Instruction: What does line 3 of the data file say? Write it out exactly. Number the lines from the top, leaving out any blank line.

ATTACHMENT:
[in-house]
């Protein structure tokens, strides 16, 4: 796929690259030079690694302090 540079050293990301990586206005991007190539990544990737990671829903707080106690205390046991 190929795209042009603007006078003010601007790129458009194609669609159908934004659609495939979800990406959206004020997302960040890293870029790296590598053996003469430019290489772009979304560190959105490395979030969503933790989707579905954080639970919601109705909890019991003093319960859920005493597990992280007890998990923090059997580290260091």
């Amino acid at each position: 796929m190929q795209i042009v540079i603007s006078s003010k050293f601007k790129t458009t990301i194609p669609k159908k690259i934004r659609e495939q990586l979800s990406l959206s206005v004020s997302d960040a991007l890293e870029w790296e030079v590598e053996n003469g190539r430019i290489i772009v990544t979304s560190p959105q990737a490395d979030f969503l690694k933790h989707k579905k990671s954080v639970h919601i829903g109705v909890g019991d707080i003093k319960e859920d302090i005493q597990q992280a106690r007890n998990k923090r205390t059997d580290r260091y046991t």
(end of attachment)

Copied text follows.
């Amino acid at each position: 796929m190929q795209i042009v540079i603007s006078s003010k050293f601007k790129t458009t990301i194609p669609k159908k690259i934004r659609e495939q990586l979800s990406l959206s206005v004020s997302d960040a991007l890293e870029w790296e030079v590598e053996n003469g190539r430019i290489i772009v990544t979304s560190p959105q990737a490395d979030f969503l690694k933790h989707k579905k990671s954080v639970h919601i829903g109705v909890g019991d707080i003093k319960e859920d302090i005493q597990q992280a106690r007890n998990k923090r205390t059997d580290r260091y046991t």